President Barack Obama dismissed the speech given by Israeli Prime Minister Benjamin Netanyahu to a joint session of Congress on March 3. Obama said that Netanyahu offered “nothing new” with regard to the dangers posed to the world should Iran obtain nuclear weapons. On the issue of forbidding the Islamic Republic from building nuclear weapons, Obama declared that “the prime minister didn’t offer any viable alternatives.” Neither Obama nor Vice President Joe Biden attended the speech. 
 
Approximately 60 Democrats absented themselves from the speech in protest. While speaking to assembled journalists at the White House, Obama averred that he had not watched the speech either. However, he did read a transcript of it later on. “As far as I can tell, there was nothing new,” Obama said. Obama said that he and the government “focused on the central issue” of preventing Iran from building nuclear weapons. “I’m not focused on the politics of it,” said Obama. 
 
Obama also questioned Netanyahu’s foreign policy credentials, saying "Netanyahu made all sorts of claims. This was going to be a terrible deal. This was going to result in Iran getting $50 billion worth of relief. Iran would not abide by the agreement. None of that has come true." He added, "It has turned out that in fact, during this period we've seen Iran not advance its program. In many ways, it's rolled back elements of its program.”
 
To thunderous applause, Netanyahu told Congress earlier that day that the potential agreement being worked out by the Obama administration and Iran is not acceptable because it would not dismantle the Iranian nuclear weapon infrastructure. Such a deal, said Netanyahu, would allow Iran to restart its bomb-making capability. “This deal is so bad. It doesn’t block Iran’s path to the bomb, it paves Iran’s path to the bomb,” Netanyahu said.
 
The two most prestigious newspapers in the country offered distinctly different perspectives on the speech and its importance in the US/Israel relationship. The Washington Post harrowed Obama for dismissing the concerns voiced by Netanyahu. "Mr. Netanyahu’s arguments deserve a serious response from the Obama administration — one it has yet to provide," the Washington Post editorial wrote. "The White House has sought to dismiss the Israeli leader as a politician seeking reelection; has said that he was wrong in his support for the Iraq war and in his opposition to an interim agreement with Iran; and has claimed that he offers no alternative to President Obama’s policy. Such rhetoric will not satisfy those in and out of Congress who share Mr. Netanyahu’s legitimate questions."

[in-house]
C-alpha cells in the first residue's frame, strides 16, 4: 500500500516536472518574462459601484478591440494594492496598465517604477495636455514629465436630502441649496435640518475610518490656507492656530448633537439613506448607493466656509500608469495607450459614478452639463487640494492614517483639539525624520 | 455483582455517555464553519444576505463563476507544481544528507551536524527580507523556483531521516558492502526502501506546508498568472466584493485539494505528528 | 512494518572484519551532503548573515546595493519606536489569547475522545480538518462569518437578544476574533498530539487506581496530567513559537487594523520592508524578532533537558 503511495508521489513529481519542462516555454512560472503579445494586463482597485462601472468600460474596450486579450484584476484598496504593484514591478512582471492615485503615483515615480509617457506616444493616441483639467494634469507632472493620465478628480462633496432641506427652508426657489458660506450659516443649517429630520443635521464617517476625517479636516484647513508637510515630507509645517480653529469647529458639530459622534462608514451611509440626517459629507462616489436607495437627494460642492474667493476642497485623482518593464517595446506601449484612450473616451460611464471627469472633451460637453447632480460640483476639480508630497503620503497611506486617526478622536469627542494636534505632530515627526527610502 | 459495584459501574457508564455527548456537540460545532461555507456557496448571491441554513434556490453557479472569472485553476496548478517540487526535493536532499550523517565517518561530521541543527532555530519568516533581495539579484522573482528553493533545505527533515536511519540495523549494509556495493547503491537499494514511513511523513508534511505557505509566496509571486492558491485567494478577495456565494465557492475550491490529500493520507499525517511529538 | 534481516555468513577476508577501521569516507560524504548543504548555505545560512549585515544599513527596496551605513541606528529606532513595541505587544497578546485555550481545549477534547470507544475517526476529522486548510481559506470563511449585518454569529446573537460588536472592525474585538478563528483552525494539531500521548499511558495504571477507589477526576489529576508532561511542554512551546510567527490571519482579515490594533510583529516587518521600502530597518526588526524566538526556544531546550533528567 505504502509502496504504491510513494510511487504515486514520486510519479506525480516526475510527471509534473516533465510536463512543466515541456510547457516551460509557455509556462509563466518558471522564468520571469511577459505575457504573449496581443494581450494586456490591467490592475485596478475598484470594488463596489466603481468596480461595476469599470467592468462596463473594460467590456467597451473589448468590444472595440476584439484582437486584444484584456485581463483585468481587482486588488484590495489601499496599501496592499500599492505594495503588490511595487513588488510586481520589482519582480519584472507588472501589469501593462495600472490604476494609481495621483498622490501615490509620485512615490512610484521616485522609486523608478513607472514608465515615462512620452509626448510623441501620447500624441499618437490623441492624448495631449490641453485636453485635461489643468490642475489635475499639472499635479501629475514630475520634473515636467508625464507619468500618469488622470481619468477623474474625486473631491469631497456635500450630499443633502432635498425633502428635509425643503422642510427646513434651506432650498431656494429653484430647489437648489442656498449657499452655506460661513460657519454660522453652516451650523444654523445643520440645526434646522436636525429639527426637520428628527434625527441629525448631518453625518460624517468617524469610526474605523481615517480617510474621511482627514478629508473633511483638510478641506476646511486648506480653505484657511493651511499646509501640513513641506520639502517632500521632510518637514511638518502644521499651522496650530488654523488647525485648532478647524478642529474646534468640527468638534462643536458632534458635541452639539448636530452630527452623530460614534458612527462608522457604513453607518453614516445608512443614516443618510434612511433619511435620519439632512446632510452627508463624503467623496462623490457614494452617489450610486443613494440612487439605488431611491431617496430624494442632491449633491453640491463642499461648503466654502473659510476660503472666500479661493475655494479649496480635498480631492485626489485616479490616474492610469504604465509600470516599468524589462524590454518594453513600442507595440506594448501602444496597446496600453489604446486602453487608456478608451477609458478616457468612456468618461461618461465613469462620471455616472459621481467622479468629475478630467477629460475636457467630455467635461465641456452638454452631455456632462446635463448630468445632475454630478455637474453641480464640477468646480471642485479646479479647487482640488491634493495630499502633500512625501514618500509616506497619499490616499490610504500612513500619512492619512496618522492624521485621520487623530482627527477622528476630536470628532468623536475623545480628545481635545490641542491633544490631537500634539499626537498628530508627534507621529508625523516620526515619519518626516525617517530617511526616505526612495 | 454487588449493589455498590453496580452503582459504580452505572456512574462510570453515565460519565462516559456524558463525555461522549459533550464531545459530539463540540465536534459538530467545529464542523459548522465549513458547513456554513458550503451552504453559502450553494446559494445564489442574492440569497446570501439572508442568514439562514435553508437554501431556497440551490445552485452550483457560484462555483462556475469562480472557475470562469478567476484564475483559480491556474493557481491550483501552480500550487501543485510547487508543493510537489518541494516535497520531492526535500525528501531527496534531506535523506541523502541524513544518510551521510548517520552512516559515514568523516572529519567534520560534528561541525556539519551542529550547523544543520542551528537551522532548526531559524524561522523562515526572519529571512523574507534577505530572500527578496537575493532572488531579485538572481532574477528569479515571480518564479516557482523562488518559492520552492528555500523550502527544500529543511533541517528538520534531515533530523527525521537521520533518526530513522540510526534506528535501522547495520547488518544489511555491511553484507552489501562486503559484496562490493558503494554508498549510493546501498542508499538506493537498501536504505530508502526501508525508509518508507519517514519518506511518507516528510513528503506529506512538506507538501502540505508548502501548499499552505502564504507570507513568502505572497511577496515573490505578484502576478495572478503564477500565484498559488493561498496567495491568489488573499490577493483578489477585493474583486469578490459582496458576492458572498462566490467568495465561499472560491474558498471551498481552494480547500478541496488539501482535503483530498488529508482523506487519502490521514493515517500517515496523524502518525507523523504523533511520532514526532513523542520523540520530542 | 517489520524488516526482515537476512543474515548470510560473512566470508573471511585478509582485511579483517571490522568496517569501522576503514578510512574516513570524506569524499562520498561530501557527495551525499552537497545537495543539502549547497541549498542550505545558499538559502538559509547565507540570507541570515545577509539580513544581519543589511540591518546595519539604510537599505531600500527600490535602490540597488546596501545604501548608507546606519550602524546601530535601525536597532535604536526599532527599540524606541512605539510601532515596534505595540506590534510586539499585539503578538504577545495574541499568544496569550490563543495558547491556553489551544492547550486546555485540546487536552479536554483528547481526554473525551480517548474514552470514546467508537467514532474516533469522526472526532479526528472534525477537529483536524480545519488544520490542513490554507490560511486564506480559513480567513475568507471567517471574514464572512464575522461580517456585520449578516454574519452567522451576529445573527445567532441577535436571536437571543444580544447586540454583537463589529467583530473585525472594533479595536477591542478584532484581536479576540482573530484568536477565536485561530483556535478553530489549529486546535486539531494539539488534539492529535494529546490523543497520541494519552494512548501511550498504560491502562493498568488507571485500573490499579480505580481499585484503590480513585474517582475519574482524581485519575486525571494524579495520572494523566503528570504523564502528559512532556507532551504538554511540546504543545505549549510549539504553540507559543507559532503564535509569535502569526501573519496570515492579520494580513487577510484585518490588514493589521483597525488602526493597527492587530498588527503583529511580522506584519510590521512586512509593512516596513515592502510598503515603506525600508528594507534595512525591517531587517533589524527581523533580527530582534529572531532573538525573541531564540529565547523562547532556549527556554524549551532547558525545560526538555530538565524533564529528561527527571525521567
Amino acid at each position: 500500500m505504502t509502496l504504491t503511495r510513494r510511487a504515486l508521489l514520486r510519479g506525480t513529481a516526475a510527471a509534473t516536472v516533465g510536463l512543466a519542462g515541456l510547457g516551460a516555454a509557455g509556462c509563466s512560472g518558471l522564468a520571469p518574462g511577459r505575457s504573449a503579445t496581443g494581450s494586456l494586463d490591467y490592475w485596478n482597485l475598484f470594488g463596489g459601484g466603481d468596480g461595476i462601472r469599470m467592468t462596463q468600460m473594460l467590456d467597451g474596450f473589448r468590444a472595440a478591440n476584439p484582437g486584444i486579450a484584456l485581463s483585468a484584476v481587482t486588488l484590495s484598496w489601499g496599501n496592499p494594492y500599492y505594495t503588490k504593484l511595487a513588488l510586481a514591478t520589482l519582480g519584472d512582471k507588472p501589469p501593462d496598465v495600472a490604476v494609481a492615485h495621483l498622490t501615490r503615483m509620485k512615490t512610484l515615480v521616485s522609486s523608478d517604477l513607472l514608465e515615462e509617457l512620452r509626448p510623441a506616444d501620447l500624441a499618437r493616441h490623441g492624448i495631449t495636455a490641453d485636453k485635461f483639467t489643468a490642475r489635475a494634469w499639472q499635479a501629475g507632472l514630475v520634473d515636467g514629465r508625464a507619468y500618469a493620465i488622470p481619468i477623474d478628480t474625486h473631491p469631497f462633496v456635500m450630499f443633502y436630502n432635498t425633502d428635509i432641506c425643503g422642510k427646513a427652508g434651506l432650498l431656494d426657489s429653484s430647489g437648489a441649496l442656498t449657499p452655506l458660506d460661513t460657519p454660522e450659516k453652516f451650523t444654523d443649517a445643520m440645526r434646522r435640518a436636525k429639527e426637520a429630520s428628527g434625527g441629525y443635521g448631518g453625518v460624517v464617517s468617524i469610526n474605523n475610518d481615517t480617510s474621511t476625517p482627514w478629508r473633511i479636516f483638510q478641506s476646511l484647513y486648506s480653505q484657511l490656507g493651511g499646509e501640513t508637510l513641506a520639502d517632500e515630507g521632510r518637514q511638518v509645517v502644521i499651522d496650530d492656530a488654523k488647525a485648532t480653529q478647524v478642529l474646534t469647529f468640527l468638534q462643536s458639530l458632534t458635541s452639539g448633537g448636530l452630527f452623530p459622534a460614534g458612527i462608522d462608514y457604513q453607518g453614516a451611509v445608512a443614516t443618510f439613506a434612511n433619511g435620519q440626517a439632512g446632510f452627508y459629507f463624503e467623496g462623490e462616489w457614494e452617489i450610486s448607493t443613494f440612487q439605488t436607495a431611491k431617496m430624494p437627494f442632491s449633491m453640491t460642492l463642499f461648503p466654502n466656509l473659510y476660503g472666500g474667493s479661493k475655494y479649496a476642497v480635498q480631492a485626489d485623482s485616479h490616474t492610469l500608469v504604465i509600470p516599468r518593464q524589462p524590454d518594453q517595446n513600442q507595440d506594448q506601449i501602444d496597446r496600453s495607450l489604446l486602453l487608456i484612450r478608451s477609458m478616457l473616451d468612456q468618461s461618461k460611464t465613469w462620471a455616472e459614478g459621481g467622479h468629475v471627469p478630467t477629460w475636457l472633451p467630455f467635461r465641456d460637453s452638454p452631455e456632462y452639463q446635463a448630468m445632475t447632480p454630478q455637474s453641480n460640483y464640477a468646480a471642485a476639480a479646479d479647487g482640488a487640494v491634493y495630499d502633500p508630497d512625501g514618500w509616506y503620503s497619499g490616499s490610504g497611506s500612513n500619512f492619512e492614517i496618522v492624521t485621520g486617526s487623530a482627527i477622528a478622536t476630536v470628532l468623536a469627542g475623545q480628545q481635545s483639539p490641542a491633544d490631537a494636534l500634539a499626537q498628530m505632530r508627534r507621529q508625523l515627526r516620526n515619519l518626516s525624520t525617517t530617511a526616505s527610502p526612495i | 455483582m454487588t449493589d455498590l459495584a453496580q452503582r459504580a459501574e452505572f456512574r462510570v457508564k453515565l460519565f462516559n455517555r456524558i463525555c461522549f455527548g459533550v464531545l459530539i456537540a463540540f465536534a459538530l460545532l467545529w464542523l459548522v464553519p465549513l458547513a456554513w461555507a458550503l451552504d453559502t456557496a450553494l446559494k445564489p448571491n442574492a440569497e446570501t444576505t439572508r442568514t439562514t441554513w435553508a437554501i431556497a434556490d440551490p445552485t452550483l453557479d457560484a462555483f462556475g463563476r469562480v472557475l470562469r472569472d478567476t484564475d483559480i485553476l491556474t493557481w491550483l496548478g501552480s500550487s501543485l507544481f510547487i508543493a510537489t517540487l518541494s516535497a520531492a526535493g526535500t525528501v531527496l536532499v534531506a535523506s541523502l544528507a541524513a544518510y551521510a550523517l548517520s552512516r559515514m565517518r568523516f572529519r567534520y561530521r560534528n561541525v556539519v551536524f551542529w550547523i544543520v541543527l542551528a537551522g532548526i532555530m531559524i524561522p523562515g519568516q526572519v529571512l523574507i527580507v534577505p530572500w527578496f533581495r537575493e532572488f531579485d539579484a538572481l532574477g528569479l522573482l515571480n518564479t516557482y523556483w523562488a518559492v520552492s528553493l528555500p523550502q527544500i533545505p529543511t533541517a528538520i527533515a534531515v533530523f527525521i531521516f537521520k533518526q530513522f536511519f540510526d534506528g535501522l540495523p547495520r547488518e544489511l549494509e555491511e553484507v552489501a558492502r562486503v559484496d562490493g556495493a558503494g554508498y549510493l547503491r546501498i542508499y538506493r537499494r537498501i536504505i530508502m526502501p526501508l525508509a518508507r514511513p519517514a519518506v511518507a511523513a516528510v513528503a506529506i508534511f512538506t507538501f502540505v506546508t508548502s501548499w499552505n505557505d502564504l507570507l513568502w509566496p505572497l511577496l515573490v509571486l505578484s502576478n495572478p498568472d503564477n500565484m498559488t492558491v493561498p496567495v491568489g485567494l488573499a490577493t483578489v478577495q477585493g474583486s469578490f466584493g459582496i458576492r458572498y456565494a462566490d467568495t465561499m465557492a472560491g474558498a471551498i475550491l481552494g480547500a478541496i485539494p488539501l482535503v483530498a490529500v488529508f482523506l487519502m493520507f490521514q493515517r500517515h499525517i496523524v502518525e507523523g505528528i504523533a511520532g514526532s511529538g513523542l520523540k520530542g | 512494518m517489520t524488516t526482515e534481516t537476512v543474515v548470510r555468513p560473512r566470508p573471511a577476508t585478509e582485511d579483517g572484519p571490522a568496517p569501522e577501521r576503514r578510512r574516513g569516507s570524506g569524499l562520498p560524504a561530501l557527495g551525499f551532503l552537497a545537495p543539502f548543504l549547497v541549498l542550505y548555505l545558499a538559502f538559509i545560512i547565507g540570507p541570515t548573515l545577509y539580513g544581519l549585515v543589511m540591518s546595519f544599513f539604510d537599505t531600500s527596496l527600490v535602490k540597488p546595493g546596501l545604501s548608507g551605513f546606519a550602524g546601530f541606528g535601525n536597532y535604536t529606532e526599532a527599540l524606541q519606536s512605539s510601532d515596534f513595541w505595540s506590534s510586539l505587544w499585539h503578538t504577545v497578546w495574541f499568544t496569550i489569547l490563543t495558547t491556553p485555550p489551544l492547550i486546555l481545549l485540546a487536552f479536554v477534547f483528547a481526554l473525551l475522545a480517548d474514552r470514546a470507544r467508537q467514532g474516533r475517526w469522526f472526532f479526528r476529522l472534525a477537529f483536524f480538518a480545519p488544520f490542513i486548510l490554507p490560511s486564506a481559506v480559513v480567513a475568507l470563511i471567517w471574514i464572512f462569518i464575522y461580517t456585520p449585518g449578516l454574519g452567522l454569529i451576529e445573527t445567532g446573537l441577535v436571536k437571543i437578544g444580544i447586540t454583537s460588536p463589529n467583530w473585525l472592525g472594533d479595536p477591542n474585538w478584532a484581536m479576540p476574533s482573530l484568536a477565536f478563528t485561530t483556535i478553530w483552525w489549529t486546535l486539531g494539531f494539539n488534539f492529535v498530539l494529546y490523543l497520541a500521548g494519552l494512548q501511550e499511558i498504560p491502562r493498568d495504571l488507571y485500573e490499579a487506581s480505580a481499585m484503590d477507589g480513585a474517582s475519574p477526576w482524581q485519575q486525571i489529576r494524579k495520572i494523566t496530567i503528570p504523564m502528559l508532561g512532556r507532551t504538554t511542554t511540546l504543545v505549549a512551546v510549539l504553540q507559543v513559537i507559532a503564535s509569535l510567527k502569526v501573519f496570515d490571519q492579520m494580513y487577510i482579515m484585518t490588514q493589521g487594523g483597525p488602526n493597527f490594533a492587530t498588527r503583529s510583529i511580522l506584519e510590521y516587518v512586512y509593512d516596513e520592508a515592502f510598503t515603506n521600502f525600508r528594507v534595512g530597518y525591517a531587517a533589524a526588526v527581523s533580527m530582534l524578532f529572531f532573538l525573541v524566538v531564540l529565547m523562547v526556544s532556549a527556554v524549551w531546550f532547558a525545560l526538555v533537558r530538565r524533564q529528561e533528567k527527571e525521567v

At the New York Times, an editorial declared that Netanyahu’s speech was political theater that serves as a pre-election ploy by the prime minister. "Even Washington doesn’t often see this level of exploitative political theater; it was made worse because it was so obviously intended to challenge President Obama’s foreign policy," the New York Times wrote. "Mr. Netanyahu’s speech offered nothing of substance that was new, making it clear that this performance was all about proving his toughness on security issues ahead of the parliamentary election he faces on March 17."
 
According to Reuters, Obama said that the deal currently being negotiated would require Iran to halt its nuclear weaponization program for 10 years. This deal, he said, is "far more effective in controlling their nuclear program than any military action we could take, any military action Israel could take and far more effective than sanctions will be."
 
Democrats came out swinging in support of embattled Obama. Approximately 60 Democrats, including Sen. Bernie Sanders (I-Vermont) were absent during the speech. "That the speaker of the House of Representatives would allow the floor of this chamber to be used to undercut the negotiations of the president of the United States is partisan. and it's not right," said Rep. John Lewis, D-Ga., shortly after the speech. Lewis and the rest of the Democrats in the Congressional Black Caucus were absent. 
"The House of Representatives is the most prestigious venue in the world. And to use it for political purposes was something that I did not want to be part of," said Rep. Jan Schakowsky, D-Ill.
 
House Minority Leader Nancy Pelosi (D-Calif) was present for the address. Some observers sought to interpret her facial expressions during the speech as signalling disapproval. Pelosi did not greet Netanyahu at the end of the speech; she exited the chamber before Netanyahu did.
 
In a statement released after the address, while she declared her love for Israel, Pelosi wrote “… I was near tears throughout the Prime Minister’s speech – saddened by the insult to the intelligence of the United States as part of the P5 +1 nations, and saddened by the condescension toward our knowledge of the threat posed by Iran and our broader commitment to preventing nuclear proliferation.”
 
“Today, Prime Minister Netanyahu reiterated something we all agree upon: a nuclear armed Iran is unacceptable to both our countries.  We have all said that a bad deal is worse than no deal, and stopping the spread of nuclear weapons is the bedrock of our foreign policy and national security.  As President Obama has said consistently, all options are on the table for preventing a nuclear-armed Iran.”
 

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Spero News writer Martin Barillas is a former US diplomat, who also worked as a democracy advocate and election observer in Latin America. His first novel 'Shaken Earth', is available at Amazon.

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